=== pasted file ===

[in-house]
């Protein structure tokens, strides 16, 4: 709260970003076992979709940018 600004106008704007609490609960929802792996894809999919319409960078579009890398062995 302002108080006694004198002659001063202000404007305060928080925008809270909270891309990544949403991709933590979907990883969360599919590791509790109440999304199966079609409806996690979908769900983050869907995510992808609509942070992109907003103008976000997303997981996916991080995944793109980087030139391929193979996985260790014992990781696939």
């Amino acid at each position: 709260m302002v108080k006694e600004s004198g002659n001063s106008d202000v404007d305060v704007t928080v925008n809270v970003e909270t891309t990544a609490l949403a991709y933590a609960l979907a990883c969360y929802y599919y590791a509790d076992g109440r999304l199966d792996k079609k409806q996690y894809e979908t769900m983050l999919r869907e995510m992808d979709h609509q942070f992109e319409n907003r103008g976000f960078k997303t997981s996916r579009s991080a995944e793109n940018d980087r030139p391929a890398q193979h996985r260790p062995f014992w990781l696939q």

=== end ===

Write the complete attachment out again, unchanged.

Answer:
[in-house]
């Protein structure tokens, strides 16, 4: 709260970003076992979709940018 600004106008704007609490609960929802792996894809999919319409960078579009890398062995 302002108080006694004198002659001063202000404007305060928080925008809270909270891309990544949403991709933590979907990883969360599919590791509790109440999304199966079609409806996690979908769900983050869907995510992808609509942070992109907003103008976000997303997981996916991080995944793109980087030139391929193979996985260790014992990781696939």
């Amino acid at each position: 709260m302002v108080k006694e600004s004198g002659n001063s106008d202000v404007d305060v704007t928080v925008n809270v970003e909270t891309t990544a609490l949403a991709y933590a609960l979907a990883c969360y929802y599919y590791a509790d076992g109440r999304l199966d792996k079609k409806q996690y894809e979908t769900m983050l999919r869907e995510m992808d979709h609509q942070f992109e319409n907003r103008g976000f960078k997303t997981s996916r579009s991080a995944e793109n940018d980087r030139p391929a890398q193979h996985r260790p062995f014992w990781l696939q």